Nanomedicine technologies have advanced through the research done by Brigham and Women’s Hospital and Dana Farber Cancer Institute. The institute recently discovered a new drug delivery system that can attack cancer cells which are present bones. This system should increase bone strength as well as bone volume in order to control the growth of cancerous cells.
“Proceedings of the National Academy of Sciences” published last week discussed this nano technology. Bone is a very favorable place for cancer cells to grow and multiply in large numbers especially from certain parts of the body such as the breasts, prostate and blood. This nano particle system selectively targets the bones and releases the drug in a very subtle way, thus enhancing the growth and strength of the bone.
Bone cancers spread rapidly and this nano particle system will effectively alter the growth of the cancerous cells so as to avoid further spread of cancer in and around the bones.
Scientists paired these rare stealth nano particles (which are uniquely formed by biodegradable polymers) with therapeutic agents which are from the bisphosphonate class of drugs. Bisphosphonates have the natural tendency to bind to calcium which is abundantly present in bones. The nano particles are covered with alendronate which gets attracted to bone tissue; thus delivering the drugs present in it is much faster.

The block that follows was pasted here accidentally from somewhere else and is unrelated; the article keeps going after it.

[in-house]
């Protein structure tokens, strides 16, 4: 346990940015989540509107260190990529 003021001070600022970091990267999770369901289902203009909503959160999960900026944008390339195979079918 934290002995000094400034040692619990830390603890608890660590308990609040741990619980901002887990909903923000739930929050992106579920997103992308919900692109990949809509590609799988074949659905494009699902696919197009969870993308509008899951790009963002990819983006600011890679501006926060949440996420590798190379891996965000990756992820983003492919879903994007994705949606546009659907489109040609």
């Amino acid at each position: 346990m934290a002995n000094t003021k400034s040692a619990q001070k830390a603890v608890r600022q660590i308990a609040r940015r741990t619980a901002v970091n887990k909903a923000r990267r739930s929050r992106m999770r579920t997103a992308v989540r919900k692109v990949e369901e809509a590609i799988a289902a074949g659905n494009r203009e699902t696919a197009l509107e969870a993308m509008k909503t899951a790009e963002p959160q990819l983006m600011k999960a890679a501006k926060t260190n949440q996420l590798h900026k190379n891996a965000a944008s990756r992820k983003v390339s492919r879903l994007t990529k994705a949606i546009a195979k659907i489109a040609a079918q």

The nano particle theory was tested on a group of mice which were injected with nano particles containing Bortezomib and then with myeloma cancer cells. The result was that myeloma, a bone cancer, showed very slow progression and the mice a longer survival time.
Irene Ghobrial MD, senior author of the study, suggested that this treatment has paved a pathway for further clinical trials to prevent cancer metastasis in patients with multiple myeloma. It can be extremely useful in patients with bone metastasis.
Penned by Dr. Rachita Narsaria, MD
- A. Swami et al. Engineered nanomedicine for myeloma and bone microenvironment targeting. Proceedings of the National Academy of Sciences, 2014; DOI: 10.1073/pnas.1401337111
- Shyh –Dar Li et al. Stealth Nanoparticles : High Density but sheddable PEG is a key for tumor targeting. J Control Release. Aug 3, 2010; 145(3): 178–181.